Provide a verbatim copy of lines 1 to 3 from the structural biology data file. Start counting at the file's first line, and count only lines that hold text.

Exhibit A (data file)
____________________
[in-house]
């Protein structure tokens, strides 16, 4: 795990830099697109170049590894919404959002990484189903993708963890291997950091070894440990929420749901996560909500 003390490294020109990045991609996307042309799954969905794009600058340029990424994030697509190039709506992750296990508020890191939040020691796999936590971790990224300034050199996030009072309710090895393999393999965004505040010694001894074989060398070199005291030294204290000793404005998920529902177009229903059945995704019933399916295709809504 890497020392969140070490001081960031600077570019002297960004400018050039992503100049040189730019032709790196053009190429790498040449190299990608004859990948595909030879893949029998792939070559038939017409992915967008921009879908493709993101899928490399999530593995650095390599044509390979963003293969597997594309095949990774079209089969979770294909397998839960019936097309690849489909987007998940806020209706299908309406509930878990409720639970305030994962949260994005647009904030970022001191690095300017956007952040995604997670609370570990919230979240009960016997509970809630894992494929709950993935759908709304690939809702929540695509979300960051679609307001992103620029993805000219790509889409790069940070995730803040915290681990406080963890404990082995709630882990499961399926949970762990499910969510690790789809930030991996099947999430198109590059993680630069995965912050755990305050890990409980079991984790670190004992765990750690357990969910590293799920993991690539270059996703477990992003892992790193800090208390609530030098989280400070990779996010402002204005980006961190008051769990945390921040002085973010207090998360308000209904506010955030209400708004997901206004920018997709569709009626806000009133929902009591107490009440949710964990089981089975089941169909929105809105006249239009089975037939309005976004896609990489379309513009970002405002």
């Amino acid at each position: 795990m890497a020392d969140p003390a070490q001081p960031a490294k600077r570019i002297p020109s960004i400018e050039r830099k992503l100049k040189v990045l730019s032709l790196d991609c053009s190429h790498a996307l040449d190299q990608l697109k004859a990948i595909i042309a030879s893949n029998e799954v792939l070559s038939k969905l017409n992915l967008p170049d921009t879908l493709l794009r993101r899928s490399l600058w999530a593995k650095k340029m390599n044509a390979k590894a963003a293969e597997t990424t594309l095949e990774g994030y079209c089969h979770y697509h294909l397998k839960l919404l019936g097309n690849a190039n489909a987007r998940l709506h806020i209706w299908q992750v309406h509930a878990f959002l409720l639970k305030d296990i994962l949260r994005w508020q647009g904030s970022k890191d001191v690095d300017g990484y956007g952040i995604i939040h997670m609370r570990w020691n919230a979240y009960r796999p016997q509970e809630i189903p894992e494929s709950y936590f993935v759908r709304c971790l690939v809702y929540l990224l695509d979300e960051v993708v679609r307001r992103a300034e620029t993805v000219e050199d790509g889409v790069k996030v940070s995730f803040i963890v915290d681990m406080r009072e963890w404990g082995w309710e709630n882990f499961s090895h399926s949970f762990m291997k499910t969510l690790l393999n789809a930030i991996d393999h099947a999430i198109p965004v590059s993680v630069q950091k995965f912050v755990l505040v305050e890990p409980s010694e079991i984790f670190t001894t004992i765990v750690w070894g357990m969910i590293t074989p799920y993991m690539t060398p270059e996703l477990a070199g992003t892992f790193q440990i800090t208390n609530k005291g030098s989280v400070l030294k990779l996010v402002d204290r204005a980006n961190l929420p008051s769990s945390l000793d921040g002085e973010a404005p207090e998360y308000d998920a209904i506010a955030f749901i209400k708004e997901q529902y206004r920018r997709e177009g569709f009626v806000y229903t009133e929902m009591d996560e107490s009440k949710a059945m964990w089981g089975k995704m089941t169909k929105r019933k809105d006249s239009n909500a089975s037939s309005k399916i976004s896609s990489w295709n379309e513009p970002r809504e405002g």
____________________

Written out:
[in-house]
């Protein structure tokens, strides 16, 4: 795990830099697109170049590894919404959002990484189903993708963890291997950091070894440990929420749901996560909500 003390490294020109990045991609996307042309799954969905794009600058340029990424994030697509190039709506992750296990508020890191939040020691796999936590971790990224300034050199996030009072309710090895393999393999965004505040010694001894074989060398070199005291030294204290000793404005998920529902177009229903059945995704019933399916295709809504 890497020392969140070490001081960031600077570019002297960004400018050039992503100049040189730019032709790196053009190429790498040449190299990608004859990948595909030879893949029998792939070559038939017409992915967008921009879908493709993101899928490399999530593995650095390599044509390979963003293969597997594309095949990774079209089969979770294909397998839960019936097309690849489909987007998940806020209706299908309406509930878990409720639970305030994962949260994005647009904030970022001191690095300017956007952040995604997670609370570990919230979240009960016997509970809630894992494929709950993935759908709304690939809702929540695509979300960051679609307001992103620029993805000219790509889409790069940070995730803040915290681990406080963890404990082995709630882990499961399926949970762990499910969510690790789809930030991996099947999430198109590059993680630069995965912050755990305050890990409980079991984790670190004992765990750690357990969910590293799920993991690539270059996703477990992003892992790193800090208390609530030098989280400070990779996010402002204005980006961190008051769990945390921040002085973010207090998360308000209904506010955030209400708004997901206004920018997709569709009626806000009133929902009591107490009440949710964990089981089975089941169909929105809105006249239009089975037939309005976004896609990489379309513009970002405002």
């Amino acid at each position: 795990m890497a020392d969140p003390a070490q001081p960031a490294k600077r570019i002297p020109s960004i400018e050039r830099k992503l100049k040189v990045l730019s032709l790196d991609c053009s190429h790498a996307l040449d190299q990608l697109k004859a990948i595909i042309a030879s893949n029998e799954v792939l070559s038939k969905l017409n992915l967008p170049d921009t879908l493709l794009r993101r899928s490399l600058w999530a593995k650095k340029m390599n044509a390979k590894a963003a293969e597997t990424t594309l095949e990774g994030y079209c089969h979770y697509h294909l397998k839960l919404l019936g097309n690849a190039n489909a987007r998940l709506h806020i209706w299908q992750v309406h509930a878990f959002l409720l639970k305030d296990i994962l949260r994005w508020q647009g904030s970022k890191d001191v690095d300017g990484y956007g952040i995604i939040h997670m609370r570990w020691n919230a979240y009960r796999p016997q509970e809630i189903p894992e494929s709950y936590f993935v759908r709304c971790l690939v809702y929540l990224l695509d979300e960051v993708v679609r307001r992103a300034e620029t993805v000219e050199d790509g889409v790069k996030v940070s995730f803040i963890v915290d681990m406080r009072e963890w404990g082995w309710e709630n882990f499961s090895h399926s949970f762990m291997k499910t969510l690790l393999n789809a930030i991996d393999h099947a999430i198109p965004v590059s993680v630069q950091k995965f912050v755990l505040v305050e890990p409980s010694e079991i984790f670190t001894t004992i765990v750690w070894g357990m969910i590293t074989p799920y993991m690539t060398p270059e996703l477990a070199g992003t892992f790193q440990i800090t208390n609530k005291g030098s989280v400070l030294k990779l996010v402002d204290r204005a980006n961190l929420p008051s769990s945390l000793d921040g002085e973010a404005p207090e998360y308000d998920a209904i506010a955030f749901i209400k708004e997901q529902y206004r920018r997709e177009g569709f009626v806000y229903t009133e929902m009591d996560e107490s009440k949710a059945m964990w089981g089975k995704m089941t169909k929105r019933k809105d006249s239009n909500a089975s037939s309005k399916i976004s896609s990489w295709n379309e513009p970002r809504e405002g």